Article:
3.3.4 - The Empirical Rule3.3.4 - The Empirical Rule
The Empirical Rule is sometimes referred to as the 68-95-99.7% Rule. The rule is a statement about normal or bell-shaped distributions.
- Empirical Rule
In any normal or bell-shaped distribution, roughly...
- 68% of the observations lie within one standard deviation to either side of the mean.
- 95% of the observations lie within two standard deviations to either side of the mean.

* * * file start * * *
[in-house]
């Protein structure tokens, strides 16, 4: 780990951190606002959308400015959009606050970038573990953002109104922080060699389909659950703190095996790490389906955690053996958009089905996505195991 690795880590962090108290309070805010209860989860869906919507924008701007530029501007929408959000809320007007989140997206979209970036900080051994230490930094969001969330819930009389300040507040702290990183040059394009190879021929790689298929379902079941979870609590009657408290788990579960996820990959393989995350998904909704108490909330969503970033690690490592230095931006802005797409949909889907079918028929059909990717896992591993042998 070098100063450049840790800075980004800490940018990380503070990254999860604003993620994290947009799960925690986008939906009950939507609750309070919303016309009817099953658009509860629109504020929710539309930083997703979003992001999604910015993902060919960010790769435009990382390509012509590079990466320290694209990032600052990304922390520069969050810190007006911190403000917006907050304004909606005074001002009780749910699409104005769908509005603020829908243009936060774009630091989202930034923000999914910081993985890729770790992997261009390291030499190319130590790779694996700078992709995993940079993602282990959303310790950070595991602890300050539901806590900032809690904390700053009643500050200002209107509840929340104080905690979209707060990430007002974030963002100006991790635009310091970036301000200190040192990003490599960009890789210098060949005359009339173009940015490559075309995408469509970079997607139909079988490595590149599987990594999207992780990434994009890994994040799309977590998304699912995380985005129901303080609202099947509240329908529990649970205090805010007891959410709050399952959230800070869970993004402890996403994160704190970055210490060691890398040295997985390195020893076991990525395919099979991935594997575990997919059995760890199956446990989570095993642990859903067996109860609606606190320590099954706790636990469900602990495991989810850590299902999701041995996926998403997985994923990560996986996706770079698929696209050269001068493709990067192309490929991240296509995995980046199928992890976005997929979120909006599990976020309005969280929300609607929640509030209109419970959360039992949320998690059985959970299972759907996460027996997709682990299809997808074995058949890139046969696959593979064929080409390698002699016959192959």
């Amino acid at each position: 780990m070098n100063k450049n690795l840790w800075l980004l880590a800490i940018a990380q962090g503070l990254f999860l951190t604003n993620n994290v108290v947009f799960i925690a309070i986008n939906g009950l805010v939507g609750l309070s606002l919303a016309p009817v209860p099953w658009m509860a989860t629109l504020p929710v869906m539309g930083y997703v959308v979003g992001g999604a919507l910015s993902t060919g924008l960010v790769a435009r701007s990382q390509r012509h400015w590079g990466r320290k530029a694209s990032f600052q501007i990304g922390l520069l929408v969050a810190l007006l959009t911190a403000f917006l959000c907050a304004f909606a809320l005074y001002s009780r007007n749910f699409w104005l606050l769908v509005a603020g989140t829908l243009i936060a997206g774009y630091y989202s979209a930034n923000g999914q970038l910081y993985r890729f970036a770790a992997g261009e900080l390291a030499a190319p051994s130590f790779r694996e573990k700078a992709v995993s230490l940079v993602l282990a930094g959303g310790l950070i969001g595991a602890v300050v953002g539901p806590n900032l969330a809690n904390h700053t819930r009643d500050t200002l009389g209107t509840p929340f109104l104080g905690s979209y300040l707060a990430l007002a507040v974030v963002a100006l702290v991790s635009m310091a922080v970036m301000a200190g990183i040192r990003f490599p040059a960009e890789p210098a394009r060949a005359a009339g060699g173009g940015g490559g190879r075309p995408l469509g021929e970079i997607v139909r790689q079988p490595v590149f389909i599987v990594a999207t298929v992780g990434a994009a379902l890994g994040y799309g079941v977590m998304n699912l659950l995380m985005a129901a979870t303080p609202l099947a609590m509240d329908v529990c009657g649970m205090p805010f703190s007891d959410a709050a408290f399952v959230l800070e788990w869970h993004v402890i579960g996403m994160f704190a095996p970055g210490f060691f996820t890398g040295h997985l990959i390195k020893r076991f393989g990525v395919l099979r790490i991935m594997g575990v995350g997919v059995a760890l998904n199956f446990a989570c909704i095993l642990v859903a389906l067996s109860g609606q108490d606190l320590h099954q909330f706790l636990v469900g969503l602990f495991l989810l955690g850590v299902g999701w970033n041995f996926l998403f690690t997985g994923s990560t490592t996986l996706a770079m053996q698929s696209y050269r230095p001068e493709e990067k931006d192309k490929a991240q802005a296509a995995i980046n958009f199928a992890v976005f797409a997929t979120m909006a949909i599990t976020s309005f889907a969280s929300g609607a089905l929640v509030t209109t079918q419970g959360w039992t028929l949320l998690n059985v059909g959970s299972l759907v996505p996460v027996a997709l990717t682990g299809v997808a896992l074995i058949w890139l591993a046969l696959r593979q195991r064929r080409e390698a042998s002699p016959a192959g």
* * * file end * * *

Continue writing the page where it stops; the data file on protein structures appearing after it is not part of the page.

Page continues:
- 99.7% of the observations lie within three standard deviations to either side of the mean.
Note! Students tend to use these approximation instead of the more precise values found in the tables or by using software. The empirical rule should be used as a quick estimate. The more precise values should be used when possible.
Use the normal table to validate the empirical rule. In other words, find the exact probabilities \(P(-1<Z<1)\), \(P(-2<Z<2)\), and \(P(-3<Z<3)\) using the normal table and compare the values to those from the empirical rule.
\(P(-1<Z<1)= P(Z<1)-P(Z<-1) = .8413 - .1587 \approx .68\)
\(P(-2<Z<2)= P(Z<2)-P(Z<-2) = .9772 - .0228 \approx .95\)
\(P(-3<Z<3)= P(Z<3)-P(Z<-3) = .9987 - .0013 \approx .99.7\)